Horsford, now 38, was elected in his North Las Vegas district in 2004 and became senate majority leader in 2008.

He has served in six special sessions and four regular sessions of the Nevada Legislature. In the most recent session, he served as chair of the Senate Finance Committee and also served on the Senate Committee on Revenue and the Senate Committee on Legislative Operations and Elections.

Horsford serves as a national Democratic committee member and co-chaired the campaign for Obama in 2008. He is also a member of the DNC’s Rules & Bylaws Committee.

Horsford is the CEO of the Culinary Training Academy, a joint management and labor partnership between participating gaming companies and the Culinary and Bartenders Unions.

If elected to Congress, Horsford plans to step down as CEO.

He is married to Dr. Sonya Horsford, a professor of educational leadership at UNLV. They have three children, Benjamin, Bryson and Ella.

Possible campaign issues

Horsford’s tenure as an elected official has not been without controversy.

In November 2009, KTNV Channel 13 observed Horsford illegally parked, his SUV with his senate license plate visible in a handicapped parking space at a park for a number of hours. He quickly apologized for the “inconvenience.”

In August 2010, in an attempt to raise money, Horsford sent out an email to potential contributors offering access to himself and other Senate leadership in exchange for contributions of between $1,000 and $25,000 to a Democratic victory fund. The day after Nevada News Bureau broke the story, Horsford said it was a “poor action” and told KRNV he was pulling the plug on the program.

Also, this past April, web poker giant PokerStars treated Horsford to a paid “junket” to the Bahamas immediately prior to the introduction of internet poker legislation in Carson City. Horsford said the company asked him to attend a Nassau conference and that he “went to learn more about Internet gaming policy before federal and state governments.” However, Horsford later reimbursed the poker lobby group for the cost of the trip.

(In the original version of this post, I did not not mention that Sen. Horsford later paid Poker Stars for the trip because I was not aware of it. I regret the error.)

Subsequently, it was reported that Horsford had received $37,500 in campaign contributions from the then-federally indicted PokerStars. Forty-eight Nevada legislators in total took some amount of PokerStars money, including some PAC cash. Horsford (and others) later returned the money.

Recent Legislative work

During the 2011 Legislative session, Horsford was a vocal advocate for closing mining tax loopholes. He also requested emergency legislation to conduct a performance audit of the revenue collection functions of the Department of Taxation following questions about the thoroughness of that agency’s review of mining tax payments.

Despite being an outspoken education advocate, Horsford also at one point during the session pressed Nevada System of HIgher Education Chancellor Dan Klaich as he spoke in support of considering higher education campus closures as part of necessary budget reductions.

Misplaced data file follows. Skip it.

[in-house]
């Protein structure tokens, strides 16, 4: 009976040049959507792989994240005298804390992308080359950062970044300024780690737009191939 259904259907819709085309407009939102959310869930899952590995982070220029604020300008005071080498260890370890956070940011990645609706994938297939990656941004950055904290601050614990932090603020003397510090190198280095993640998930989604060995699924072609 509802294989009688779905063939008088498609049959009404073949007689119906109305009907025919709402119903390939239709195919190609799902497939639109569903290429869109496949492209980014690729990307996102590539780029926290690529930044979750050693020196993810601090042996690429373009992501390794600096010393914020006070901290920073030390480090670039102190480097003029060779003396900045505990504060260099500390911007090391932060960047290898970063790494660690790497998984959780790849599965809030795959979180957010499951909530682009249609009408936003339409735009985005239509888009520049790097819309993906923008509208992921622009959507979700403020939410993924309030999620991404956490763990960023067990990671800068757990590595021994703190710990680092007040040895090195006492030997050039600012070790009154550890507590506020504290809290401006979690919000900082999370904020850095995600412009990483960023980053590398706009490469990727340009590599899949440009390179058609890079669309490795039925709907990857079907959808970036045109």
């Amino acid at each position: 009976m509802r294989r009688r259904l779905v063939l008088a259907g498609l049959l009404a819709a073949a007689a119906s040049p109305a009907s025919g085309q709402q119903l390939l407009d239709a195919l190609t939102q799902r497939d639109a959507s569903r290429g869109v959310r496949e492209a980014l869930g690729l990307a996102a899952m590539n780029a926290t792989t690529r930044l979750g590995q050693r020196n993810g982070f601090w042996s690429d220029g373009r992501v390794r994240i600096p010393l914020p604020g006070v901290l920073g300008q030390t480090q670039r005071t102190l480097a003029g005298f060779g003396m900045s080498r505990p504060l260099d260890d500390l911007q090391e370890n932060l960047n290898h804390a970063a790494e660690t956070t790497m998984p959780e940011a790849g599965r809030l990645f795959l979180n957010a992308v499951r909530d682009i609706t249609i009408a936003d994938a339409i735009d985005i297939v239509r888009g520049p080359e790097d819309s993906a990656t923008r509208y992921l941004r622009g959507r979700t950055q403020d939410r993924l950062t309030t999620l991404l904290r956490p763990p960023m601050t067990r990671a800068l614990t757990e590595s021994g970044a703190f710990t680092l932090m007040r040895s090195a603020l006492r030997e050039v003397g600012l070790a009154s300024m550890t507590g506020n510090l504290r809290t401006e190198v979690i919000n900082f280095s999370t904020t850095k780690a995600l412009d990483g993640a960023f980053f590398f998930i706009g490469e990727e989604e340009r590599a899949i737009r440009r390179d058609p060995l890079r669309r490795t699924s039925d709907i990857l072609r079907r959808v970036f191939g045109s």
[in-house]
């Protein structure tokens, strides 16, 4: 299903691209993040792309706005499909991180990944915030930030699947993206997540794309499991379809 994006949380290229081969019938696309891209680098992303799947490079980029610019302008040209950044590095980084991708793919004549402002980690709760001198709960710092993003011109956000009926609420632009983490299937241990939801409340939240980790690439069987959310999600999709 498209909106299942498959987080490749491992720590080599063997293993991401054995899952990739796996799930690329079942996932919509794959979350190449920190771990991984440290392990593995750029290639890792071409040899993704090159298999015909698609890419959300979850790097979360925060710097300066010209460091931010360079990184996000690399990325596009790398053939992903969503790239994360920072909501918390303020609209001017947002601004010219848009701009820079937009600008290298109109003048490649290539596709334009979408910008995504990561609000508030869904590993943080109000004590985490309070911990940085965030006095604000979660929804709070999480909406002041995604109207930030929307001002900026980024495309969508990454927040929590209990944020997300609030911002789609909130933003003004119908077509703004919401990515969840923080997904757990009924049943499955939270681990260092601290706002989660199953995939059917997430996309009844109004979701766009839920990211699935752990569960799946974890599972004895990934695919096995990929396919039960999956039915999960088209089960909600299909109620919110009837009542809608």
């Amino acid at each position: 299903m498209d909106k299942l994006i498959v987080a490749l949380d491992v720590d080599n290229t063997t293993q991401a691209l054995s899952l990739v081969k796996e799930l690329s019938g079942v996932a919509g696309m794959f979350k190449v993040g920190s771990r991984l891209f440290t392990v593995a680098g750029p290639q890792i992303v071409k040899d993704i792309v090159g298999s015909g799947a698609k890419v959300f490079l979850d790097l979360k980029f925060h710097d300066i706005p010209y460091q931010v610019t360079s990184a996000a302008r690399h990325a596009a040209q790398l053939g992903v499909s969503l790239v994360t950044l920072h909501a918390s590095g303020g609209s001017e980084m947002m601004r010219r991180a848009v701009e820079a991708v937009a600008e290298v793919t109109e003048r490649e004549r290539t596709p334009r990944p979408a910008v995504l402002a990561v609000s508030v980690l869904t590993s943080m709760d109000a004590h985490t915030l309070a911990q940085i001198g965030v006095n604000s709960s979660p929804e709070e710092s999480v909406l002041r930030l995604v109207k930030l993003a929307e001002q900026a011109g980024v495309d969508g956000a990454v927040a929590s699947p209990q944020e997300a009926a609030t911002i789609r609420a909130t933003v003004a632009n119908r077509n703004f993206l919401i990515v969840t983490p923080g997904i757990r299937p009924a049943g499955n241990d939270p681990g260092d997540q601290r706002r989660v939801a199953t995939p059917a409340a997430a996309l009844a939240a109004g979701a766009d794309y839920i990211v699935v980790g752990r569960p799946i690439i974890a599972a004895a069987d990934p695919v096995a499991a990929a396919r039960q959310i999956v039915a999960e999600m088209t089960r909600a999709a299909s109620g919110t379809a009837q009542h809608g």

Horsford was part of the final-days dealmaking between Gov. Brian Sandoval and legislative leaders from both parties in which a budget agreement was announced that included tax extensions and restorations of funding to public and higher education in exchange for significant policy reforms in education and collective bargaining.





American Jobs Act May Create Unfunded Burden on State

By Nevada News Bureau Staff | 4:09 pm October 5th, 2011

When he visits Las Vegas on Oct. 24, President Barack Obama will continue his nationwide tour urging Congress to pass the Americans Jobs Act, his $450 billion plan to create jobs and stimulate the economy.

“Pass this jobs bill, and there will be funding to save the jobs of up to 13,000 North Carolina teachers, cops, and firefighters,” Obama said earlier this month to thousands of supporters at North Carolina State University.

The president has not, however, shared with voters that his jobs bill as presented would fund many of the proposed jobs for only one year, nor has he explained his plan for how the jobs would be paid for once federal funds run out.

A recent White House press release on the impact of the American Jobs Act in Nevada said the measure would help Nevada localities avoid and reverse layoffs, through an influx of $258.3 million to support up to 3,600 educator and first responder (police and firefighter) jobs.

Dividing the $258.3 million in federal funding proposed for Nevada by 3,600 jobs yields $71,750 to cover salary, benefits, and other costs associated with providing each position. Based on average teacher or first responder pay and benefits in the state, it is likely that funding from the jobs bill would, on average, cover no more than one year of total compensation.